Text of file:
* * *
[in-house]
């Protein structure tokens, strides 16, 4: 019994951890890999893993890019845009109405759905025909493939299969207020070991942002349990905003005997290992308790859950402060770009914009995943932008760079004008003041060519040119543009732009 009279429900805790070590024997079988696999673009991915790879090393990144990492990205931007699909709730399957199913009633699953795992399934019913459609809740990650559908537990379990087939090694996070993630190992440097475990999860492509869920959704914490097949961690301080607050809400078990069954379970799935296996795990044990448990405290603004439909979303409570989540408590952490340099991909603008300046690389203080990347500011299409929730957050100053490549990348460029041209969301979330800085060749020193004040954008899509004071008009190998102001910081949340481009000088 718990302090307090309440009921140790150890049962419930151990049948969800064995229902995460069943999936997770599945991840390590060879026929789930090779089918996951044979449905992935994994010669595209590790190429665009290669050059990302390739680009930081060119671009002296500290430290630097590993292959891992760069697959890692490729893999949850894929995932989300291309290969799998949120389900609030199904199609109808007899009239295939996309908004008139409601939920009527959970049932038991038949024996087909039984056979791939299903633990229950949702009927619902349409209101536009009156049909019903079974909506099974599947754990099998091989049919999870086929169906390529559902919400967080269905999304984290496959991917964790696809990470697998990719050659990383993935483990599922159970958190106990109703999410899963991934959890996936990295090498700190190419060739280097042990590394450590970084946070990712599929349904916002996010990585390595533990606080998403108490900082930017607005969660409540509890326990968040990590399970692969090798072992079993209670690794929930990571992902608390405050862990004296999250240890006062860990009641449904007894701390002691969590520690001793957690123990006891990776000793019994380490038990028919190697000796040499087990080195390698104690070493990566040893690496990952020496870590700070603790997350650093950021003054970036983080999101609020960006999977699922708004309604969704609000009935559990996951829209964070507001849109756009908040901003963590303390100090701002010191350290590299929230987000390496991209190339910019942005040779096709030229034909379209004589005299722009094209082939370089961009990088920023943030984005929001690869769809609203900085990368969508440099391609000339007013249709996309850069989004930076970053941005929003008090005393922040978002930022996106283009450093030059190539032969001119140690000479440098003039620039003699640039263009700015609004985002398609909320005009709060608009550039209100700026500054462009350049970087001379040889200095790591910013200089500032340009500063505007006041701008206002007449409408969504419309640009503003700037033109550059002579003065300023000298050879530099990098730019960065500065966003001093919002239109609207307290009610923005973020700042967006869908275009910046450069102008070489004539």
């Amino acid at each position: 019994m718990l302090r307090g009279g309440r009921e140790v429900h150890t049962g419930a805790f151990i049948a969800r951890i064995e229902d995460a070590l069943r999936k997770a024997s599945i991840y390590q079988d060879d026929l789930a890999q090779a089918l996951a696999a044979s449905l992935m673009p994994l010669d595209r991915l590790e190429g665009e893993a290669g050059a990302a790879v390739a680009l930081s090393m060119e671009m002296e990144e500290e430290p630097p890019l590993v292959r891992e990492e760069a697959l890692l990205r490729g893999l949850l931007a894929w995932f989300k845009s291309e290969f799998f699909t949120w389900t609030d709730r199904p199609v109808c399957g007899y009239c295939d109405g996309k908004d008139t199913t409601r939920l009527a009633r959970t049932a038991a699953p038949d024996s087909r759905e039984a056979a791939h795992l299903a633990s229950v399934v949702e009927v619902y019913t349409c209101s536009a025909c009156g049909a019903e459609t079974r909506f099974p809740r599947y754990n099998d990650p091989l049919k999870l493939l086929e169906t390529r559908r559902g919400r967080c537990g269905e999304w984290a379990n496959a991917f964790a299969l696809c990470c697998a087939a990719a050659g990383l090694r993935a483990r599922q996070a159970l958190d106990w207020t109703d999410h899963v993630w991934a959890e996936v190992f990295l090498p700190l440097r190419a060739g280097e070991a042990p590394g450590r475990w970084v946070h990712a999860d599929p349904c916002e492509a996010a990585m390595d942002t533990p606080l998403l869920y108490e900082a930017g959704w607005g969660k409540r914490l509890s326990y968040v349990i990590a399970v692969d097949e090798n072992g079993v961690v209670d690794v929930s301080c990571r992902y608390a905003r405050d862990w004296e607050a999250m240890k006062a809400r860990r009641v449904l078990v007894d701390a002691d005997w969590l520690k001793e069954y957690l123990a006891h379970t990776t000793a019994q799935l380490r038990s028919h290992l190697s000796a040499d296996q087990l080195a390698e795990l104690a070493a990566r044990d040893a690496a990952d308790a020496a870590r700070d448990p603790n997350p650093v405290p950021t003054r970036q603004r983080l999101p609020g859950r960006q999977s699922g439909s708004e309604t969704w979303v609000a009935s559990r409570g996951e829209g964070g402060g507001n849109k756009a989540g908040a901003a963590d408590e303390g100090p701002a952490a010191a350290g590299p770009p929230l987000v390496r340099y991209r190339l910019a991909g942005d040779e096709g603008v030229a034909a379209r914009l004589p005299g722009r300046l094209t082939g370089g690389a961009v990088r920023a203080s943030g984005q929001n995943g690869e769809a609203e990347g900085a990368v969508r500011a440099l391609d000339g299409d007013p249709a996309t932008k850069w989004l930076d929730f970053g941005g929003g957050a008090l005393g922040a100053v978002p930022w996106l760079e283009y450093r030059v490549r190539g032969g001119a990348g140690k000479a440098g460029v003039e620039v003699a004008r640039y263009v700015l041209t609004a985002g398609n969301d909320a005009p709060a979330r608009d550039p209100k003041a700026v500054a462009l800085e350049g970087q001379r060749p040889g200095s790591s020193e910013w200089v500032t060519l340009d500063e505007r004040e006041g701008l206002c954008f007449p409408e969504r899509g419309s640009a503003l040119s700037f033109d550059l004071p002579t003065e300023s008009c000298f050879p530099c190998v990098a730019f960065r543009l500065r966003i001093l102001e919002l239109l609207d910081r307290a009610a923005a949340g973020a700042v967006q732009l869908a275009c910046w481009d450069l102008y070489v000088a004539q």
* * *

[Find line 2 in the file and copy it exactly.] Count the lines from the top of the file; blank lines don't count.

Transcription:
């Protein structure tokens, strides 16, 4: 019994951890890999893993890019845009109405759905025909493939299969207020070991942002349990905003005997290992308790859950402060770009914009995943932008760079004008003041060519040119543009732009 009279429900805790070590024997079988696999673009991915790879090393990144990492990205931007699909709730399957199913009633699953795992399934019913459609809740990650559908537990379990087939090694996070993630190992440097475990999860492509869920959704914490097949961690301080607050809400078990069954379970799935296996795990044990448990405290603004439909979303409570989540408590952490340099991909603008300046690389203080990347500011299409929730957050100053490549990348460029041209969301979330800085060749020193004040954008899509004071008009190998102001910081949340481009000088 718990302090307090309440009921140790150890049962419930151990049948969800064995229902995460069943999936997770599945991840390590060879026929789930090779089918996951044979449905992935994994010669595209590790190429665009290669050059990302390739680009930081060119671009002296500290430290630097590993292959891992760069697959890692490729893999949850894929995932989300291309290969799998949120389900609030199904199609109808007899009239295939996309908004008139409601939920009527959970049932038991038949024996087909039984056979791939299903633990229950949702009927619902349409209101536009009156049909019903079974909506099974599947754990099998091989049919999870086929169906390529559902919400967080269905999304984290496959991917964790696809990470697998990719050659990383993935483990599922159970958190106990109703999410899963991934959890996936990295090498700190190419060739280097042990590394450590970084946070990712599929349904916002996010990585390595533990606080998403108490900082930017607005969660409540509890326990968040990590399970692969090798072992079993209670690794929930990571992902608390405050862990004296999250240890006062860990009641449904007894701390002691969590520690001793957690123990006891990776000793019994380490038990028919190697000796040499087990080195390698104690070493990566040893690496990952020496870590700070603790997350650093950021003054970036983080999101609020960006999977699922708004309604969704609000009935559990996951829209964070507001849109756009908040901003963590303390100090701002010191350290590299929230987000390496991209190339910019942005040779096709030229034909379209004589005299722009094209082939370089961009990088920023943030984005929001690869769809609203900085990368969508440099391609000339007013249709996309850069989004930076970053941005929003008090005393922040978002930022996106283009450093030059190539032969001119140690000479440098003039620039003699640039263009700015609004985002398609909320005009709060608009550039209100700026500054462009350049970087001379040889200095790591910013200089500032340009500063505007006041701008206002007449409408969504419309640009503003700037033109550059002579003065300023000298050879530099990098730019960065500065966003001093919002239109609207307290009610923005973020700042967006869908275009910046450069102008070489004539």